Armagh’s oldest family makes it into record books

Thursday, 18 May 2017

Armagh’s oldest family makes it into record books thumbnail Members of the Donnelly family pictured outside their Collegelands home.

IT was a very special family celebration in the Donnelly childhood home in Collegelands recently, as the 13 siblings - with a combined age of 1,073 years - came from far and wide to celebrate their entry into the record books as the oldest family group in the world.

Last autumn a BBC NI programme documented their Guinness Book of World Records bid as the siblings; Leo (72), Sean (93), Maureen (92), Eileen (90), Peter (87), Mairead (86), Rose (85), Tony (83), Terry (81), Seamus (80), Brian (76), Kathleen (75), and Colm (73) reflected on their cherished family memories in an episode of 'True North: World's Oldest Family'.

In March, however, they received the great news that they had been successful and that their names would appear in the Guinness records.

It took until around two weekends ago, however, before they all could celebrate together in person with siblings coming from across the province, Dublin and England to attend the special family occasion.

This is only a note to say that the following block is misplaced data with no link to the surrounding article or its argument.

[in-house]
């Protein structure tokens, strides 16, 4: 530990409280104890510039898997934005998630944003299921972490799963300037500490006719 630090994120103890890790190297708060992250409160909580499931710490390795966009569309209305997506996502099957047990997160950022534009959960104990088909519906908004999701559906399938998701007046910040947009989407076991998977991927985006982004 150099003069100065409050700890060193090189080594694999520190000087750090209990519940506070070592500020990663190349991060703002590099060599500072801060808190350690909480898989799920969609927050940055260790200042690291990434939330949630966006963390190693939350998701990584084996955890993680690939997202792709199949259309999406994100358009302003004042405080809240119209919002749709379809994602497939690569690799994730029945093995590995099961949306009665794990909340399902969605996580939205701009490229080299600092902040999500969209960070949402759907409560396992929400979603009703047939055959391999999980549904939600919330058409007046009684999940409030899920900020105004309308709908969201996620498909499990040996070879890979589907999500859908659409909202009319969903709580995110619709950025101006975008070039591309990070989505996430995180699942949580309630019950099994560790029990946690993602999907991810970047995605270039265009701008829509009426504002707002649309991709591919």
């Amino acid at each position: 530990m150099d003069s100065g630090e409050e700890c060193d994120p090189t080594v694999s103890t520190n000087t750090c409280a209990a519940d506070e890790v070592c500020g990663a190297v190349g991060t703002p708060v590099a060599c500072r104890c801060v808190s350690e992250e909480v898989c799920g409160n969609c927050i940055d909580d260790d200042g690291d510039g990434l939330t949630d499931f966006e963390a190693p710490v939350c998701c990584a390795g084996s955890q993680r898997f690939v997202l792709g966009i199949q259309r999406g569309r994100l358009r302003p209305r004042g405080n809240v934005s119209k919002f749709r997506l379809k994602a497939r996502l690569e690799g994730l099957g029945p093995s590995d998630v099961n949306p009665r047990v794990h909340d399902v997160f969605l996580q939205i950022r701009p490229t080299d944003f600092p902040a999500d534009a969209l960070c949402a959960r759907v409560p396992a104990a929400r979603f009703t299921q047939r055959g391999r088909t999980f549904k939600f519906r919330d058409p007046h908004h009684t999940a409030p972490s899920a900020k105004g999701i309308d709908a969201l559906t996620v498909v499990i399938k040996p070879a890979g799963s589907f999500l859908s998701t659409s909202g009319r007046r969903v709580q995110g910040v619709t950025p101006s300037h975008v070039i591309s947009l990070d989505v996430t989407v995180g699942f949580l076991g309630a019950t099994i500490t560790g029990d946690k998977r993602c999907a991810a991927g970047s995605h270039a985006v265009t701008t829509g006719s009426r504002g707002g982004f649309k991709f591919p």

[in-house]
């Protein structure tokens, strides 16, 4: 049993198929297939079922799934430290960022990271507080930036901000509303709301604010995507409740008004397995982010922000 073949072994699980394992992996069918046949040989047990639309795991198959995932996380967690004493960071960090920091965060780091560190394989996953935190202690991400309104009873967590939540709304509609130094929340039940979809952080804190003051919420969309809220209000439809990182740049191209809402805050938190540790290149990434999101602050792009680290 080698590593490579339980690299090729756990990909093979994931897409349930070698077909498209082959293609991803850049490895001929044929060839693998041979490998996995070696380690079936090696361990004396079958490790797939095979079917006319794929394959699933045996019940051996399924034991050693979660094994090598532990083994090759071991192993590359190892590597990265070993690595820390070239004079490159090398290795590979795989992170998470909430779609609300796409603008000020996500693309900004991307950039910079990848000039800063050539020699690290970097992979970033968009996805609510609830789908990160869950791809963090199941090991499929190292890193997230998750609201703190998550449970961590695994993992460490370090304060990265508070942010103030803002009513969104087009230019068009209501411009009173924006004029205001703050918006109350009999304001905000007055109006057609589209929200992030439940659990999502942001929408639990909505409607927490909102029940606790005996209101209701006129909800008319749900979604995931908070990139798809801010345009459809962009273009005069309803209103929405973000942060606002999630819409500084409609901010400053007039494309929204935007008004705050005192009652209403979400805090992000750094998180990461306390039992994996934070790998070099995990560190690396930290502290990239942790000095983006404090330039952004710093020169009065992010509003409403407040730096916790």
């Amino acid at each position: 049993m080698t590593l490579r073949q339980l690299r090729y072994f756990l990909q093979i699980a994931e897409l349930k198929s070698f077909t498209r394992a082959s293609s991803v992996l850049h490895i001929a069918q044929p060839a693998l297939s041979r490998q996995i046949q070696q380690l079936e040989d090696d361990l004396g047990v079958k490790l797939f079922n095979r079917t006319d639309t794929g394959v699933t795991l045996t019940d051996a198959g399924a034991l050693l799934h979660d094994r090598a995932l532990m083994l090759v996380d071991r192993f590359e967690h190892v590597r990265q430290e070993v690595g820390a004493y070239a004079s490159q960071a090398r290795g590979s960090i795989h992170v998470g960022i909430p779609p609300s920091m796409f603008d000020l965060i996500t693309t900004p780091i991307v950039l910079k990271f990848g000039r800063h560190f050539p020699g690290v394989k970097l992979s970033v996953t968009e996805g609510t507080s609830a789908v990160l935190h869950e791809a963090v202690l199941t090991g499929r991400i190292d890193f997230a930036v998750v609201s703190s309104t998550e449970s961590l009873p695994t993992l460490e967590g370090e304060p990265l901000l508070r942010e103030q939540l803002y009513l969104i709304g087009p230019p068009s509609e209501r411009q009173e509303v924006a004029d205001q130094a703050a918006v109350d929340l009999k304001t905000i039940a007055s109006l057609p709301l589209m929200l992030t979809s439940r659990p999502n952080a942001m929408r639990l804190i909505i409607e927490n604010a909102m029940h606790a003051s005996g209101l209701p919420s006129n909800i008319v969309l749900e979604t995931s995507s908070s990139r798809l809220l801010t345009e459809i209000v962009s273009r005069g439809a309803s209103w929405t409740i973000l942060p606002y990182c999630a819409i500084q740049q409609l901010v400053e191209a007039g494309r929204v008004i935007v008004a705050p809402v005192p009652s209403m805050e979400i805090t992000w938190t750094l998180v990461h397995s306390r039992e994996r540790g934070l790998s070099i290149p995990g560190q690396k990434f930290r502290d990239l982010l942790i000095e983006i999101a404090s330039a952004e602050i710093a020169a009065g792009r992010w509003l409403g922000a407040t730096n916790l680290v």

It was also a poignant gathering, as the record attempt idea came from the family's youngest sibling, Austin who sadly passed away in 2015.

Speaking to the Ulster Gazette last autumn, Leo said his twin brother would be "proud" of the documentary and continuing their record bid. "Austin was born two-and-a-half hours older than me, we shared the same womb, we played together and we grew up together and took over the farm together," he said at the time.

"He would be very proud of the documentary; we did it for Austin, in his memory." The siblings are the children of Peter and Ellen Donnelly, who welcomed 16 children throughout their marriage. The siblings' documentary, which has been updated, is due to air once again next month and Leo told a regional daily newspaper that the process of getting their record attempt confirmed required some effort! "We had to get everyone's birth certs together and of course some people didn't know where theirs was," he said.

"We had to get some of them sent out again, and then the marriage certs for the girls who changed their names. We had to have three referees back us up of course, to say we were who we said, including the local priest!," he said.


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